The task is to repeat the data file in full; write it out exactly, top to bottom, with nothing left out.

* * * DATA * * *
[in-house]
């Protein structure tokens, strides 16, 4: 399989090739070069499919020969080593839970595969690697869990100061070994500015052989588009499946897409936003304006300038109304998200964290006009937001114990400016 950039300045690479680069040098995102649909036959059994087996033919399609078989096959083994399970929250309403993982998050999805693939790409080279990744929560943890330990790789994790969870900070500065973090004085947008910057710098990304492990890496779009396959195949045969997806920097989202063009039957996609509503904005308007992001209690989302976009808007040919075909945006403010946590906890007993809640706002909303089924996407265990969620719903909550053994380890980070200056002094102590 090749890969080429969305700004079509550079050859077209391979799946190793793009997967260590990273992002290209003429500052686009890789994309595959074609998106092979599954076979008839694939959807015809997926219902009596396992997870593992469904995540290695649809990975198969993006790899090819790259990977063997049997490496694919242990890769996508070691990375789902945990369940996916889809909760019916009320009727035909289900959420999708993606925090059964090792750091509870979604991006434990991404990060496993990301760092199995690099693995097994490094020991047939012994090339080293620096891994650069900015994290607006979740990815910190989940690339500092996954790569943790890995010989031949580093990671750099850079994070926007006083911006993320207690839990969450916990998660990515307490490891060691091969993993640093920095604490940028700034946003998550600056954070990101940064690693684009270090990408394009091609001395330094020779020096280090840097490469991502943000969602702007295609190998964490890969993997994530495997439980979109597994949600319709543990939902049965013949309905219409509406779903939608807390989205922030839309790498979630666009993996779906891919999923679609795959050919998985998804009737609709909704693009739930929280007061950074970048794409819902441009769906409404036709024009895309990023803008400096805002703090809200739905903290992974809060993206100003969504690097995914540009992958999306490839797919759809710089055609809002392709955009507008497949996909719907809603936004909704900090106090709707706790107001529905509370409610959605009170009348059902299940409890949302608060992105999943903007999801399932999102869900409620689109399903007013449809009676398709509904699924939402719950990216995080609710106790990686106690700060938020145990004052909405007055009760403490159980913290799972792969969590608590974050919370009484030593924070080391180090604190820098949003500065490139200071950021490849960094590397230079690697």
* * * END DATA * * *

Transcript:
[in-house]
């Protein structure tokens, strides 16, 4: 399989090739070069499919020969080593839970595969690697869990100061070994500015052989588009499946897409936003304006300038109304998200964290006009937001114990400016 950039300045690479680069040098995102649909036959059994087996033919399609078989096959083994399970929250309403993982998050999805693939790409080279990744929560943890330990790789994790969870900070500065973090004085947008910057710098990304492990890496779009396959195949045969997806920097989202063009039957996609509503904005308007992001209690989302976009808007040919075909945006403010946590906890007993809640706002909303089924996407265990969620719903909550053994380890980070200056002094102590 090749890969080429969305700004079509550079050859077209391979799946190793793009997967260590990273992002290209003429500052686009890789994309595959074609998106092979599954076979008839694939959807015809997926219902009596396992997870593992469904995540290695649809990975198969993006790899090819790259990977063997049997490496694919242990890769996508070691990375789902945990369940996916889809909760019916009320009727035909289900959420999708993606925090059964090792750091509870979604991006434990991404990060496993990301760092199995690099693995097994490094020991047939012994090339080293620096891994650069900015994290607006979740990815910190989940690339500092996954790569943790890995010989031949580093990671750099850079994070926007006083911006993320207690839990969450916990998660990515307490490891060691091969993993640093920095604490940028700034946003998550600056954070990101940064690693684009270090990408394009091609001395330094020779020096280090840097490469991502943000969602702007295609190998964490890969993997994530495997439980979109597994949600319709543990939902049965013949309905219409509406779903939608807390989205922030839309790498979630666009993996779906891919999923679609795959050919998985998804009737609709909704693009739930929280007061950074970048794409819902441009769906409404036709024009895309990023803008400096805002703090809200739905903290992974809060993206100003969504690097995914540009992958999306490839797919759809710089055609809002392709955009507008497949996909719907809603936004909704900090106090709707706790107001529905509370409610959605009170009348059902299940409890949302608060992105999943903007999801399932999102869900409620689109399903007013449809009676398709509904699924939402719950990216995080609710106790990686106690700060938020145990004052909405007055009760403490159980913290799972792969969590608590974050919370009484030593924070080391180090604190820098949003500065490139200071950021490849960094590397230079690697």